Here are all of the quotes from the article where people in Trump's orbit are mentioned:
Since its publication in June 2018, the book has gained a following online, and its author, known to his fans as BAP for short, has come to the attention of notable figures on the Trumpist right. Earlier this month, the book was the subject of a 5,000-word review by Michael Anton, a conservative intellectual who served as a spokesman for Donald Trump’s National Security Council. Anton concludes by warning, “In the spiritual war for the hearts and minds of the disaffected youth on the right, conservatism is losing. BAP-ism is winning.”
Anton is just one of the Trump world figures who has taken notice. "It’s still a cult book,” said another former Trump White House official. “If you’re a young person, intelligent, adjacent in some way to the right, it’s very likely you would have heard of it.”
Right-wing agitator Mike Cernovich said he knows of young staffers in the White House who are fans of Bronze Age Pervert’s Twitter account — where the author posts photos of buff, shirtless men and promotes far-right positions on the culture war — though he does not know if they have read the book.
The book’s ascendance in online, far-right circles is indicative of the latest phase of the culture war that has fueled Trump’s presidency.
While the loose alt-right network that became infamous in 2016 was filled with attention-seeking provocateurs who cheered on Trump’s rise, the new voices in this space are alienated and ambivalent about Trump. And far from being inspired by his signature call to “Make America Great Again,” their view of contemporary American society is decidedly dystopian.
The memes — catchy ideas and images that are widely shared online — produced in such far-right internet circles, such as Pepe the Frog, regularly intrude on mainstream political discourse, sometimes even getting adopted by Trump himself. And the current fixations of these figures offer a glimpse of the concepts gaining traction there.
Figures in this space frequently refer to their belief that elite media is preparing Americans for a future in which their quality of life is greatly diminished and they are reduced to eating insects for protein.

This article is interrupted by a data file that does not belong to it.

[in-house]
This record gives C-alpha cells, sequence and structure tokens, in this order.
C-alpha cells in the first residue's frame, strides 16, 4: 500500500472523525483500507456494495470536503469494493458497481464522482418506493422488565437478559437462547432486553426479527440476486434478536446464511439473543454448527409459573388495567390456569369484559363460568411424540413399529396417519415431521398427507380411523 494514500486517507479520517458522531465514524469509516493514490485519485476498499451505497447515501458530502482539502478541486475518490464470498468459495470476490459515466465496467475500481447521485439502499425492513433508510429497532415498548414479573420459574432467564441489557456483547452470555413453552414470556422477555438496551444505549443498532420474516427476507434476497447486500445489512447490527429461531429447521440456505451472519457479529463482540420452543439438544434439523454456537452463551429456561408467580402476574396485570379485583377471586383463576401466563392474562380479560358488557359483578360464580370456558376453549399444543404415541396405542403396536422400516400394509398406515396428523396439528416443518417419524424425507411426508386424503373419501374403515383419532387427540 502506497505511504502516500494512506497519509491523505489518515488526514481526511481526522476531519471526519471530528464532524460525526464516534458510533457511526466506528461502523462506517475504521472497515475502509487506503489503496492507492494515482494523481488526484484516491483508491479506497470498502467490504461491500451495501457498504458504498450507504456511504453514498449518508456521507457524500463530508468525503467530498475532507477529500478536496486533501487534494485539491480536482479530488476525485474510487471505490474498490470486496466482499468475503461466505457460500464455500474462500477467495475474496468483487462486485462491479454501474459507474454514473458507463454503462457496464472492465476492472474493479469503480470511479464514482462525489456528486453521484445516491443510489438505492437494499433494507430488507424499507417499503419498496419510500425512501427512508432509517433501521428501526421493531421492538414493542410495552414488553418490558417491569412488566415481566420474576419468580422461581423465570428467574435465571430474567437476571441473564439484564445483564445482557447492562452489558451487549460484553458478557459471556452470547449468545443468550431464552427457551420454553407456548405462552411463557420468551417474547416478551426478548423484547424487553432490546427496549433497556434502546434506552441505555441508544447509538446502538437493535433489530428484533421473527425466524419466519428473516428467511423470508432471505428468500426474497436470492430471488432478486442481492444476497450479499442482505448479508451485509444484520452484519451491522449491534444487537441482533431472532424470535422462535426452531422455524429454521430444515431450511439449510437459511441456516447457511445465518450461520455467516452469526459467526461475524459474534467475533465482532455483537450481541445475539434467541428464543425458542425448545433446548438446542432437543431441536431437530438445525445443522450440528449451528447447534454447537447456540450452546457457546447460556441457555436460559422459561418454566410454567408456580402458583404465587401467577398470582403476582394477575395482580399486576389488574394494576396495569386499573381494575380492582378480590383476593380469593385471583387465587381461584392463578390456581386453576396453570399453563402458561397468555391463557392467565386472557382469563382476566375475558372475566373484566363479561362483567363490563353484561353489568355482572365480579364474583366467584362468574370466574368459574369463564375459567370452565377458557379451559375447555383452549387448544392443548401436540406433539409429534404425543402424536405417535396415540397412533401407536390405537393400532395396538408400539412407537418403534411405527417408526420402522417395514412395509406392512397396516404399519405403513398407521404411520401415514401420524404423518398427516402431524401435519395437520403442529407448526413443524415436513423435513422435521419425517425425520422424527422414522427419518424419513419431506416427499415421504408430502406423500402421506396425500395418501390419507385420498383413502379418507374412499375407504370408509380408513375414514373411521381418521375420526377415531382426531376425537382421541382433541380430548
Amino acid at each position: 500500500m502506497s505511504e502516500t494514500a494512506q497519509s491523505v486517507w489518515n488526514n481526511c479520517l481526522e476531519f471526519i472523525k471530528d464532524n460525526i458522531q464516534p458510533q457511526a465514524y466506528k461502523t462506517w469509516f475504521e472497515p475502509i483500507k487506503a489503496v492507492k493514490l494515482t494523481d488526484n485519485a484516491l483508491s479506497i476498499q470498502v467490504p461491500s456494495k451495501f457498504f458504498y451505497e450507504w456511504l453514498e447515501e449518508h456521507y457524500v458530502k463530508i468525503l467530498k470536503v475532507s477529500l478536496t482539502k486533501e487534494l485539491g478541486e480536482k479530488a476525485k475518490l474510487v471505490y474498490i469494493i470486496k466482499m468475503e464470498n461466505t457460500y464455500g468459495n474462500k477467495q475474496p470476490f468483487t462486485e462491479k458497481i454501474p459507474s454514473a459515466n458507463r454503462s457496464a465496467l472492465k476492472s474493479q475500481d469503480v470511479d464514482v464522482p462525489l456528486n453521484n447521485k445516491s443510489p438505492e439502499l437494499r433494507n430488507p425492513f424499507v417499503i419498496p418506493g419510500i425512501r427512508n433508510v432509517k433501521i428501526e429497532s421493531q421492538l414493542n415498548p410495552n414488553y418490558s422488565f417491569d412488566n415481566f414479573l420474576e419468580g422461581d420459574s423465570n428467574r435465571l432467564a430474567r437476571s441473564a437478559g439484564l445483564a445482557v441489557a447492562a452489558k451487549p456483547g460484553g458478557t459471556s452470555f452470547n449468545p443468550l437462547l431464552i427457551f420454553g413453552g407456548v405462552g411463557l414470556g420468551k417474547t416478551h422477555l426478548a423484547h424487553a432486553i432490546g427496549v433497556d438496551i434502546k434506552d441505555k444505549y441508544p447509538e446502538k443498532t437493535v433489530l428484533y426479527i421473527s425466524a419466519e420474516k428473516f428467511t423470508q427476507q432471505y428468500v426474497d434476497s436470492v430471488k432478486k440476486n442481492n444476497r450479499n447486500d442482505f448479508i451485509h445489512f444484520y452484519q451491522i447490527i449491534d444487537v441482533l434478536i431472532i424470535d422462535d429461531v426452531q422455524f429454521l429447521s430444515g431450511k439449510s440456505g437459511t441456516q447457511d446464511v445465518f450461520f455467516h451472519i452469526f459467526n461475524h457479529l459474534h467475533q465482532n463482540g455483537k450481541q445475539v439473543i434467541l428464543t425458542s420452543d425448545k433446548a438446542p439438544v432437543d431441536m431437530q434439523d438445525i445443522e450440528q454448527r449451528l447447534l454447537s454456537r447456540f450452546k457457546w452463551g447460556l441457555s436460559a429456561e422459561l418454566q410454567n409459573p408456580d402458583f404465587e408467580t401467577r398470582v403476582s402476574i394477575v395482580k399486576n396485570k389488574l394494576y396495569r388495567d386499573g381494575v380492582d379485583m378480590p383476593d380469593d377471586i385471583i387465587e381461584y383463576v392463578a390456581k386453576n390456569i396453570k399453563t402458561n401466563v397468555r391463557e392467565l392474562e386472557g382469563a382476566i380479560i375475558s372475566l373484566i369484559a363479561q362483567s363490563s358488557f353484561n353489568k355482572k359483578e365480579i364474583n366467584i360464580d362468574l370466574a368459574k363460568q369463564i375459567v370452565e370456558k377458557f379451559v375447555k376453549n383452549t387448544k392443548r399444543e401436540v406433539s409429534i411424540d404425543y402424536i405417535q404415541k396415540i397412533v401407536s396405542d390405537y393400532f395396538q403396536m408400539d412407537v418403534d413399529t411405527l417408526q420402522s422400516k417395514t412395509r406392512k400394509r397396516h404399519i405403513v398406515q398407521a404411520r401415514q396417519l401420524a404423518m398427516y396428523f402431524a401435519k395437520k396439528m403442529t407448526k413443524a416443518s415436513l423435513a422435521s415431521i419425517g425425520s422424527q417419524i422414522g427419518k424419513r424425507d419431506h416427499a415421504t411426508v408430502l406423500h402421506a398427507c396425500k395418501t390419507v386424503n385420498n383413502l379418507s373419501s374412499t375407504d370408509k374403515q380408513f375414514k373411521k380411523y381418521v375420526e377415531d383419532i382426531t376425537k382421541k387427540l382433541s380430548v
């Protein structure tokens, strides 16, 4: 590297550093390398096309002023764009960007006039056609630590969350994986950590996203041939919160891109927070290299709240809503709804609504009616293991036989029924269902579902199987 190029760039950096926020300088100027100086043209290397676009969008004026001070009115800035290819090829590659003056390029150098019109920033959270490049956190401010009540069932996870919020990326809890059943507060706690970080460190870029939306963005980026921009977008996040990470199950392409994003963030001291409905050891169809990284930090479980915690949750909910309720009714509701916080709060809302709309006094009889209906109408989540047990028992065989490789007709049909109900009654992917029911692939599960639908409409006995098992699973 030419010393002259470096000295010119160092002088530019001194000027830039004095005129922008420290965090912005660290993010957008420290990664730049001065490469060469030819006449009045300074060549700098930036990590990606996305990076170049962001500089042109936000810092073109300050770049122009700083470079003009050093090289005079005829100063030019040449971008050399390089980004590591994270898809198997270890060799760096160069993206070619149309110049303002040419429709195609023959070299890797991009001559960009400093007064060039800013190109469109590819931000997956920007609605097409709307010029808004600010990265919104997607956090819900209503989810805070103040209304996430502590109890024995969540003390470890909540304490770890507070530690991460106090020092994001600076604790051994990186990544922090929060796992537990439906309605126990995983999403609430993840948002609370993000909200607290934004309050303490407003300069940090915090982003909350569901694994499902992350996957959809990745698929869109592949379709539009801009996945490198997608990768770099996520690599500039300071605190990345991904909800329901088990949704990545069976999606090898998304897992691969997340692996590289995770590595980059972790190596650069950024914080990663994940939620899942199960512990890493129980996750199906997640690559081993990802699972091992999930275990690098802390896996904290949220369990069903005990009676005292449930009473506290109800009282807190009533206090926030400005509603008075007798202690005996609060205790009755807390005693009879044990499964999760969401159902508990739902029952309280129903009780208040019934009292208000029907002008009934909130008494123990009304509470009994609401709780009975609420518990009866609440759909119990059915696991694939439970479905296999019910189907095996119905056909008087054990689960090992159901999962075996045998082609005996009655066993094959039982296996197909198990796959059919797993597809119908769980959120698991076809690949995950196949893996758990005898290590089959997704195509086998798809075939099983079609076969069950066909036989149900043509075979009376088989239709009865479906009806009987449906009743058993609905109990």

“What is up with all these ‘we need to learn to eat cockroaches and maybe each other haha’ articles,” tweeted Just Loki on Wednesday, linking to a Newsweek article referencing cannibalism. “Perfect beer food—wash down your meal worms with a nice IPA!” tweeted 17thCenturyShytePost sarcastically in response to another article about eating insects earlier this month.
The accounts also oppose mass migration, echoing the themes of the “Great Replacement” conspiracy theory invoked by the gunman who perpetrated the Christchurch, New Zealand, massacre, and apparently again by the El Paso shooter. The idea, articulated in a 2011 book by the French writer Renaud Camus, claims that European elites are secretly conspiring to replace their countries’ white majorities with immigrants from Africa and the Middle East.
In his book, Bronze Age Pervert describes Western societies as ruled by “bug men” and “lords of lies,” urging readers to pursue a life of “sun and steel” — that is, tanning and weightlifting.
Across 77 chapters of cryptic musing, the book describes social justice as “disgusting parasitism,” opines that women who succeed in traditionally male domains are “spiritual lesbians,” and complains that the U.S. intelligence services employ too many Mormons.
Anton, in his review, earnestly reckons with the book’s critique of Charles Darwin and notes that at one point it cracked the top 150 bestsellers on Amazon. Anton writes that the book was given to him by Curtis Yarvin, an internet philosopher who writes under the name Mencius Moldbug, favors a return to monarchy and reportedly communicated with Steve Bannon through an intermediary while Bannon was in the White House.
After encountering the book’s intentional spelling and grammar mistakes, Anton gave up on it until former White House speechwriter Darren Beattie urged him to read it in its entirety. Beattie was fired from Trump’s White House last year after it was revealed he spoke at a 2016 conference attended by Peter Brimelow, whom the Southern Poverty Law Center describes as a white nationalist. Beattie, who denounced the firing as guilt-by-association, now works as a speechwriter for Republican Rep. Matt Gaetz of Florida, a close ally of Trump’s in the House.
Much like the Trump phenomenon itself, it can be difficult to tell where to place “Bronze Age Mindset” along the spectrum between elaborate joke and deadly serious. Reached via direct message on Twitter, Bronze Age Pervert, declined to discuss his real-world identity. In a rambling note, he said he was influenced by a book about homosexuality in the Nazi army and claimed, “I’m largely responsible for the Trump administration's push for universal worldwide sodomy promotion,” an apparent reference to the administration’s campaign to abolish laws that criminalize homosexuality. (This appears to be a joke. A source close to the White House who is familiar with the initiative scoffed at the claim.)
“There’s a whole generation of younger guys who are reading this and buying into this, but there aren’t a lot of paths to channel that constructively,” said one organizer on the Trumpist right, who declined to be named in an article that contained the term “alt-right.”
The world is always full of the sound of waves..but who knows the heart of the sea, a hundred feet down? Who knows it's depth?
~ Eiji Yoshikawa